Seo Pan (Botswana): Acheulian handaxes, blades, various flakes, cores and bifacialas

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BotswanaHardaker (right) with Segadika at the excavation site, explaining artifacts found at Seo Pan pan. With them are field assistants documenting the findings. The pan which is located some 20 km from Tsabong in Maleshe village is earmarked to be a major tourist and research site. Photo: Aobakwe Molefhi

The Department of National Museum and Monuments in partnership with field achaeologists from Oxford, Southampton University, and a geologist from Egypt have come together to do archaeological surveys at Seo Pan near Maleshe, 20km from Tsabong.

In an interview recently, the museum archaeologist, Phillip Segadika revealed that Seo Pan Site had stone tools such as Acheulian handaxes, blades, various flakes, cores and bifacialas that suggested the site had a combination of both the Early and Middle Stone Age relics.

He said from comparative grating of similar artefacts in sites in southern africa, Seo Pan was occupied about 160 000 years ago and even possibly as far as 250 000 years.! “I first discovered in November 2000 when I was then a private consulting archaeologist in the Tsabong water surveys projects” Segadika said. 

The site has now been ear marked as a major beneficiary of the Presidential initiative known as the 100 Monuments Project. 

He said by April 2016, the site will be open to the public and will have guides and custodians, information boards, brochures, trails and access route developments and in due course, a gate house. 

The archaeologist pointed out that in order to undertake the research, the national museum had invited a field archaeologist experienced in desert archaeologists and surface scattered of artefacts, Professor Terry Hardaker, a research fellow at the Ashmolean museum, University of Oxford; Karen van Opstal, an Egyptian based geologist and tour operator who has worked on similar sites in the Sahara; and a marine archaeologist from Southampton University, Dr Rachel Bynoe.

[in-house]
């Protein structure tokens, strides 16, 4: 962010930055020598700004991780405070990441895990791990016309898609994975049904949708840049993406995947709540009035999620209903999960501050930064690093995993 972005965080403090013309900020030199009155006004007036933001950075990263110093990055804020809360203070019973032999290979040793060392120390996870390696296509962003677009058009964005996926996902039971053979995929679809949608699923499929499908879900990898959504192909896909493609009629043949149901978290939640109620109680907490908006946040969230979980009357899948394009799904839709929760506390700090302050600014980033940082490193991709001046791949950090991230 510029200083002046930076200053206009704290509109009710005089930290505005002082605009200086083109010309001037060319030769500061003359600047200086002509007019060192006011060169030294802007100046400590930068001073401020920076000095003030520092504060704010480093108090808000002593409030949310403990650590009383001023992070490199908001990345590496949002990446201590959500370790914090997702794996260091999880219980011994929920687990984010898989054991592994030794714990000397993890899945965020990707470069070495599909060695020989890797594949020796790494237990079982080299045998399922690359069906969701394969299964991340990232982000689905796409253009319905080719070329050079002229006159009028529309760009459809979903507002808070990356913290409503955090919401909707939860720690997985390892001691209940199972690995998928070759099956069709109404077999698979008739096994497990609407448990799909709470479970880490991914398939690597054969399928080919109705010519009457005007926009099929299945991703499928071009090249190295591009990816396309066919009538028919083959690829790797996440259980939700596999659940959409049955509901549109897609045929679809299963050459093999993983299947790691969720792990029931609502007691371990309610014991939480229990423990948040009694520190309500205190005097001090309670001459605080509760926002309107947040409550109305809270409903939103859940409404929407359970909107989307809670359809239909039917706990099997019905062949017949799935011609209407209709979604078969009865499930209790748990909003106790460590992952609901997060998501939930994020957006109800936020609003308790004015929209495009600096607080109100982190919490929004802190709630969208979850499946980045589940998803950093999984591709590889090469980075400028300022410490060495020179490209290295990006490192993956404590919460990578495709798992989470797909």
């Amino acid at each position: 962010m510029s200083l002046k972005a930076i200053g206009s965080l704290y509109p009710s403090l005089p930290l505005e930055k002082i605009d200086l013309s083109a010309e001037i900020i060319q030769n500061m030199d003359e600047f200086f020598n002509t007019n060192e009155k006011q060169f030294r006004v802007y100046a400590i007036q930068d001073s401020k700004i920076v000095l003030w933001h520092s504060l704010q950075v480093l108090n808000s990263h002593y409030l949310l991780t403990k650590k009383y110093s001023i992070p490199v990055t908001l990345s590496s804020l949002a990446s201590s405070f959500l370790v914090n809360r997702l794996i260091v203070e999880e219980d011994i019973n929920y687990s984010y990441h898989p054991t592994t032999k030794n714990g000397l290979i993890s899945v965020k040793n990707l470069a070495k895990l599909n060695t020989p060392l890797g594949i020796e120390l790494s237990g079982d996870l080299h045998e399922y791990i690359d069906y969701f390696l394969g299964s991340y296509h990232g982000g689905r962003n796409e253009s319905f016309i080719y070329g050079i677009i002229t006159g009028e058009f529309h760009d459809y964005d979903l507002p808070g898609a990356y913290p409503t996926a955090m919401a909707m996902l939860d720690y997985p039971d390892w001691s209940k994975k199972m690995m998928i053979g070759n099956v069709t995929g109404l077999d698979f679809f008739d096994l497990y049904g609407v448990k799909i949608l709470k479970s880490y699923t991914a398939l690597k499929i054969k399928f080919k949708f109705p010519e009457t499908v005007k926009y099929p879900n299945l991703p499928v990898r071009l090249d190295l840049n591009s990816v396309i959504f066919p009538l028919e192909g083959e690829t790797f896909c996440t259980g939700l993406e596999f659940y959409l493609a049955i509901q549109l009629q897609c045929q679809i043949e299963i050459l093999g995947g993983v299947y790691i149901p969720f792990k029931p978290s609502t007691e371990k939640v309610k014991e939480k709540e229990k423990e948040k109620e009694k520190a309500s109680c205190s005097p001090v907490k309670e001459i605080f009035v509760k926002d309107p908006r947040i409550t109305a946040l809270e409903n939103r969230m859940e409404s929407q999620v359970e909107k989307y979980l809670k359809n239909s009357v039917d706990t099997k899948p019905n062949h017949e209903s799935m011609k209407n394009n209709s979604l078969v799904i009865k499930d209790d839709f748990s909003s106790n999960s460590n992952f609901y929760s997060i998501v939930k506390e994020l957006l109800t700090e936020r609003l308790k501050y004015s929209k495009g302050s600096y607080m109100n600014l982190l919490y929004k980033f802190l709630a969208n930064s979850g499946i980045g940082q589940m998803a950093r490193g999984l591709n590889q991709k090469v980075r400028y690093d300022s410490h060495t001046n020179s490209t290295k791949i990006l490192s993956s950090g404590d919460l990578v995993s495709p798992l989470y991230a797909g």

The partnership is an equal sharing one in which all the partcipant institutions and researchers fund their own contribution in the project with the National Museum partially sponsoring the hosting and field costs.

The project started in earnest in 2014 and entailed surveying for similar sites in the sand dunes and pans that unveiled over 25 archaeological sites. 

The current field season entailed both archaeological excavation and the training of seven selected local Maleshe community members on the skills of identifying and distinguishing Stone Age tools, site location. Furthermore the excavation work has further confirmed the richness and diversity of Seo Pan Site where on average there were over 15 artifacts per 10 centimetes of layer of square meter excavated, a sign of great intesity in conventional archaeological interpretation. 

The project has allowed for collection of uncontaminated sand samples for OSL dating. 

Such dating will allow for absolute dating of the context of the stone tools and will bring us close to knowing with certainty at how old Seo pan artifacts were. 

Segadika said one exciting thing about Seo Pan is that it is in the same general landscape as the Taung archaeological site across the border in South Africa where remains of early hominid, australo were discovered.